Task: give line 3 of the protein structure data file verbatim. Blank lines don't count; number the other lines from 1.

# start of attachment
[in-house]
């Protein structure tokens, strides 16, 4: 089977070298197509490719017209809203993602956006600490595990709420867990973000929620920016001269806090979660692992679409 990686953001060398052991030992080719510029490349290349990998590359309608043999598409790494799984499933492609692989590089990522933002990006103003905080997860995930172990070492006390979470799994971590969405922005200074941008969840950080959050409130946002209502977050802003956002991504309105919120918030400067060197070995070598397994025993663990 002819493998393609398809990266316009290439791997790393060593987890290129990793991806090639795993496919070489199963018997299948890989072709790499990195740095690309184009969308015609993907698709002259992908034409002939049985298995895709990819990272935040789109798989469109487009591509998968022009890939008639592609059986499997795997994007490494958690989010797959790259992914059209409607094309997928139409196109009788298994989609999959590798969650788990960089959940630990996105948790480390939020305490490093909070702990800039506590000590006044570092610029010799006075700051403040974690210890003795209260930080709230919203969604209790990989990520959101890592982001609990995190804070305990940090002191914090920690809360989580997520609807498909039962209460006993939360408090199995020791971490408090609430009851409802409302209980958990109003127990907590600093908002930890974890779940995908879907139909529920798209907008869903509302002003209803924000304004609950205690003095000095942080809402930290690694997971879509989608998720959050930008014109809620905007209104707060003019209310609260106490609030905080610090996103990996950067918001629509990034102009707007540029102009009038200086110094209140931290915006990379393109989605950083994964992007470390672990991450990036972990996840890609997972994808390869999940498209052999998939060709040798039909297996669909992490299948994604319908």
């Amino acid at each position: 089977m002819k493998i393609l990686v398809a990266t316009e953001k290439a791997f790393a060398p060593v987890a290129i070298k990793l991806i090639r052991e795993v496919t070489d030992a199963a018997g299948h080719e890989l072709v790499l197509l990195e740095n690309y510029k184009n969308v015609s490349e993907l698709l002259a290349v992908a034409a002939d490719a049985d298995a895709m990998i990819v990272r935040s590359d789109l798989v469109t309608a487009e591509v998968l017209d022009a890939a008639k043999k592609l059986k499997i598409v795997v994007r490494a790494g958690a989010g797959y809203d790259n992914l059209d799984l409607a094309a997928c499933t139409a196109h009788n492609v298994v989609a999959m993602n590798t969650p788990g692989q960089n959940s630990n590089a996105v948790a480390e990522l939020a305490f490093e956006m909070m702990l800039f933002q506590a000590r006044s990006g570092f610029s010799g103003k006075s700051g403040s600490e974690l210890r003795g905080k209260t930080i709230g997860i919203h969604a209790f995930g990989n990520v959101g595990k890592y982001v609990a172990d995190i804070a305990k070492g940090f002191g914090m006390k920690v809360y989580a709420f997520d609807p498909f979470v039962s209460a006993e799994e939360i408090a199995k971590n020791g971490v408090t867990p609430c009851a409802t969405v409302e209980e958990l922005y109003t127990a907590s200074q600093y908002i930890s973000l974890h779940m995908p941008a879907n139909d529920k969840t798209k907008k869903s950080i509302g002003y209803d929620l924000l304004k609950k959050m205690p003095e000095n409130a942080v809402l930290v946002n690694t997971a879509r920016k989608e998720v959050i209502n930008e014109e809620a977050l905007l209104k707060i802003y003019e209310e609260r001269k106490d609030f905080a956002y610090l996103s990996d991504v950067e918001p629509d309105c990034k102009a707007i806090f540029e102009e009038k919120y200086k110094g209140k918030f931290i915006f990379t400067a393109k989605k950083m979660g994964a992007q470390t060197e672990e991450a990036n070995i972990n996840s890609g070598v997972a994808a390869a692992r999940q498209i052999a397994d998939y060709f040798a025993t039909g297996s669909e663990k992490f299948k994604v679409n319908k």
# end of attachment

């Amino acid at each position: 089977m002819k493998i393609l990686v398809a990266t316009e953001k290439a791997f790393a060398p060593v987890a290129i070298k990793l991806i090639r052991e795993v496919t070489d030992a199963a018997g299948h080719e890989l072709v790499l197509l990195e740095n690309y510029k184009n969308v015609s490349e993907l698709l002259a290349v992908a034409a002939d490719a049985d298995a895709m990998i990819v990272r935040s590359d789109l798989v469109t309608a487009e591509v998968l017209d022009a890939a008639k043999k592609l059986k499997i598409v795997v994007r490494a790494g958690a989010g797959y809203d790259n992914l059209d799984l409607a094309a997928c499933t139409a196109h009788n492609v298994v989609a999959m993602n590798t969650p788990g692989q960089n959940s630990n590089a996105v948790a480390e990522l939020a305490f490093e956006m909070m702990l800039f933002q506590a000590r006044s990006g570092f610029s010799g103003k006075s700051g403040s600490e974690l210890r003795g905080k209260t930080i709230g997860i919203h969604a209790f995930g990989n990520v959101g595990k890592y982001v609990a172990d995190i804070a305990k070492g940090f002191g914090m006390k920690v809360y989580a709420f997520d609807p498909f979470v039962s209460a006993e799994e939360i408090a199995k971590n020791g971490v408090t867990p609430c009851a409802t969405v409302e209980e958990l922005y109003t127990a907590s200074q600093y908002i930890s973000l974890h779940m995908p941008a879907n139909d529920k969840t798209k907008k869903s950080i509302g002003y209803d929620l924000l304004k609950k959050m205690p003095e000095n409130a942080v809402l930290v946002n690694t997971a879509r920016k989608e998720v959050i209502n930008e014109e809620a977050l905007l209104k707060i802003y003019e209310e609260r001269k106490d609030f905080a956002y610090l996103s990996d991504v950067e918001p629509d309105c990034k102009a707007i806090f540029e102009e009038k919120y200086k110094g209140k918030f931290i915006f990379t400067a393109k989605k950083m979660g994964a992007q470390t060197e672990e991450a990036n070995i972990n996840s890609g070598v997972a994808a390869a692992r999940q498209i052999a397994d998939y060709f040798a025993t039909g297996s669909e663990k992490f299948k994604v679409n319908k």